KAUST is unusual among major research universities in that its DNA at founding was strongly computational. Among the paths to wisdom, computational modeling and analytics joined theory and experiment only recently, complementing, not replacing. In a short time, KAUST has become a destination for researchers in high performance computing and a beacon for how computation integrates into the overall research endeavor. KAUST has major computational facilities of experimental and production varieties, but these are just components of an overall ecosystem that includes networking, data acquisition, data curation, software, system administrators, developers, educators and enablers, and scientific and engineering users, each of which is enhanced by the balance. In this lecture, a founding faculty member attracted to KAUST because of its potential to deliver revolutionary benefits to the Kingdom and the world by riding the curve of Moore’s Law will give an in-seat tour of KAUST computation, reflect on a few of its highlights, and project its future.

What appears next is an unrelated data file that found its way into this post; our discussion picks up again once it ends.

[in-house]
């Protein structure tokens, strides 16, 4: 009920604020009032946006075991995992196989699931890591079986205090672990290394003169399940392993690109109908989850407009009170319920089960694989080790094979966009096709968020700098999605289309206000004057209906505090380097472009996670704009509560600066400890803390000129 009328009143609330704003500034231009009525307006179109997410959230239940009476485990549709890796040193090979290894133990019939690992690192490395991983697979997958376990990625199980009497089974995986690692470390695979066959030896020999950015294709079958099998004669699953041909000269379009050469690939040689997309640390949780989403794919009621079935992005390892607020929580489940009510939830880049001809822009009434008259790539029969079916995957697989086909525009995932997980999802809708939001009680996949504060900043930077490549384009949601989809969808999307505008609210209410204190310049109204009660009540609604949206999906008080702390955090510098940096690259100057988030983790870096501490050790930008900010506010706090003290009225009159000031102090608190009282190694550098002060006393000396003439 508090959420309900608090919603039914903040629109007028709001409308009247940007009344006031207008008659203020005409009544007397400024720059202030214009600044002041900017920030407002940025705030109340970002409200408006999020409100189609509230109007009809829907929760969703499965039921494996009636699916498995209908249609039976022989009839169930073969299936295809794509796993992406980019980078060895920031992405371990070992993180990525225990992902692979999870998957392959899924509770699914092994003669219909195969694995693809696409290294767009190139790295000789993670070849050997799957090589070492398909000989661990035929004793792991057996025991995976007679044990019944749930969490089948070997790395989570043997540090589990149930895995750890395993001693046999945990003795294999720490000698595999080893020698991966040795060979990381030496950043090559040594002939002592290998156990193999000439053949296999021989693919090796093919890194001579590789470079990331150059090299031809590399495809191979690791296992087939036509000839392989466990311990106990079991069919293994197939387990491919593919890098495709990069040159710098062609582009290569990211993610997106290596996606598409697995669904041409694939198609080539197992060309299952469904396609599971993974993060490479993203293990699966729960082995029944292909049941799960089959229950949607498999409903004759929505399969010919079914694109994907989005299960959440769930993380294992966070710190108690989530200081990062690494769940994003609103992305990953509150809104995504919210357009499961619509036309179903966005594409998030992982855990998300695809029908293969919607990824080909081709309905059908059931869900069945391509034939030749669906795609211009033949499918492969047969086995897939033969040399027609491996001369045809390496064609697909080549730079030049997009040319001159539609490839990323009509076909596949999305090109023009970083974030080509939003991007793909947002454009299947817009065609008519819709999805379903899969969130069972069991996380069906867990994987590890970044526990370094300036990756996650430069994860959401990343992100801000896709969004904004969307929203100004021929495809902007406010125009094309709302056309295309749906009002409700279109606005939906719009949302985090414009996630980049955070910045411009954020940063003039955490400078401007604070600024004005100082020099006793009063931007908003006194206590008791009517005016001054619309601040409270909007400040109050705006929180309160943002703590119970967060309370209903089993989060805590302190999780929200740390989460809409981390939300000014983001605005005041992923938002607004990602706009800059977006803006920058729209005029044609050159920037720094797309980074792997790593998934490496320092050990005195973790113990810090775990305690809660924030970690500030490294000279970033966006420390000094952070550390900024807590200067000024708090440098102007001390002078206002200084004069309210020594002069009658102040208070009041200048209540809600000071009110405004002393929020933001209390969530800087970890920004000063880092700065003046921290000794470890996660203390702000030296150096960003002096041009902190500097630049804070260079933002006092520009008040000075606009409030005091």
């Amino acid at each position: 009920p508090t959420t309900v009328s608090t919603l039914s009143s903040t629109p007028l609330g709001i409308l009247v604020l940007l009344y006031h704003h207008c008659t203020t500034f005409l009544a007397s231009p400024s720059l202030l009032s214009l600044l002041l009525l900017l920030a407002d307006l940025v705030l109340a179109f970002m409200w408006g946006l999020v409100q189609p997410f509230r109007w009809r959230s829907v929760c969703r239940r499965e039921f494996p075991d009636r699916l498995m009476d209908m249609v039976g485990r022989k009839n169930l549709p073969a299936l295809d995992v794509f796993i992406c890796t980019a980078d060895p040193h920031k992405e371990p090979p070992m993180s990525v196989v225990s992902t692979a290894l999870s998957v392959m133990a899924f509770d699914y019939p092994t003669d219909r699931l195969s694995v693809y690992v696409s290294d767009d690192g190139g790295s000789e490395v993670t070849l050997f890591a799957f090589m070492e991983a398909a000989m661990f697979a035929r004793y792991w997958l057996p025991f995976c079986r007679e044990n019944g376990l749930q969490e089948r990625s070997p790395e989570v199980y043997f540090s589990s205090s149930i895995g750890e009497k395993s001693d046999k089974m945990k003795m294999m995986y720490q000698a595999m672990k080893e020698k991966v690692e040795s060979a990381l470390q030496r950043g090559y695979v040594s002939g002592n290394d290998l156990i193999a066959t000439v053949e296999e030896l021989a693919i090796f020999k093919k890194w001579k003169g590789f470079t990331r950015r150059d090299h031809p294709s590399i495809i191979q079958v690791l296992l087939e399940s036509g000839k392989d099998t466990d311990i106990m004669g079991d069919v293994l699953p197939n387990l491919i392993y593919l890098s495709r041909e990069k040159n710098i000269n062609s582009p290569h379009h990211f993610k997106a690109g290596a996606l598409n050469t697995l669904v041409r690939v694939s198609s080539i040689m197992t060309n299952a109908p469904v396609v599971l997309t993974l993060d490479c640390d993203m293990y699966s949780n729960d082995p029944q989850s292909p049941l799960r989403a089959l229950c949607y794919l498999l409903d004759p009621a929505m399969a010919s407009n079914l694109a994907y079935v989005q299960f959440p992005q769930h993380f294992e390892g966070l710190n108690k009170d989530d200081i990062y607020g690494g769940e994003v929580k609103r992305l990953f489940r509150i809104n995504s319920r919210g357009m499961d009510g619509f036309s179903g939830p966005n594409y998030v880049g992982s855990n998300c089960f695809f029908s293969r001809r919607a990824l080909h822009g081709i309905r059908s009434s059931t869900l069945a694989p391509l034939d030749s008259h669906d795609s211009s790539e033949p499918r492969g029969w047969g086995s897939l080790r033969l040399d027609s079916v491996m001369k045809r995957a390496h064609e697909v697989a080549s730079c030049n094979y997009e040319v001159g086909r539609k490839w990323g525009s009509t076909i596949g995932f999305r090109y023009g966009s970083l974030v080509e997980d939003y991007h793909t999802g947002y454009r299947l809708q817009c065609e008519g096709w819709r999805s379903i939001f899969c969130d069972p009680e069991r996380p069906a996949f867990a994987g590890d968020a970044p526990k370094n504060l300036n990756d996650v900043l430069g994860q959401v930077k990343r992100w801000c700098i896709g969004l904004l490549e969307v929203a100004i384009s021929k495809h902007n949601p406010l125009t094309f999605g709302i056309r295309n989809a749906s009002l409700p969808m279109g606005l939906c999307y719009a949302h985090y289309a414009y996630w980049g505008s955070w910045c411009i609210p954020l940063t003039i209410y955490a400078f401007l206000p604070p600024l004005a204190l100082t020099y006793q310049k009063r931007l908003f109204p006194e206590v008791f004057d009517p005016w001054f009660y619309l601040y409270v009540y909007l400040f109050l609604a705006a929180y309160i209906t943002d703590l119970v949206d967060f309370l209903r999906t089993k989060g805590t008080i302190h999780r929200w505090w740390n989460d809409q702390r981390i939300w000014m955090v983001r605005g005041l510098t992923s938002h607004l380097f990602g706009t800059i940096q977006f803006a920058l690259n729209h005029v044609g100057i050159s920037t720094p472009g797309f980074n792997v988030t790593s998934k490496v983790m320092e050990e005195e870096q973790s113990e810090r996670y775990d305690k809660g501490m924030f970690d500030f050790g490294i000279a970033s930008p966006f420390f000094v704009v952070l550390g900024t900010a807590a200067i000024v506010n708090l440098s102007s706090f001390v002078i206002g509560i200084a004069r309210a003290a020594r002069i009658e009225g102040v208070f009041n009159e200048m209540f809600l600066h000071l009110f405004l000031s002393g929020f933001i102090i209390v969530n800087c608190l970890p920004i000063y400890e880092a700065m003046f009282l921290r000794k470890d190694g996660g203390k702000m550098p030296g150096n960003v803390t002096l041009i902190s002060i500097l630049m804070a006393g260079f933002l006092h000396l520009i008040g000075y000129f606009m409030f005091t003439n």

Professor Keyes is the director of the Extreme Computing Research Center at KAUST. He earned a BSE in Aerospace and Mechanical Sciences from Princeton University in 1978 and a PhD in Applied Mathematics from Harvard University in 1984. Prof Keyes works at the interface between parallel computing and the numerical analysis of partial differential equations. Before joining KAUST as a founding dean in 2009, he led DOE scalable solver software projects and taught at Columbia University and Yale.
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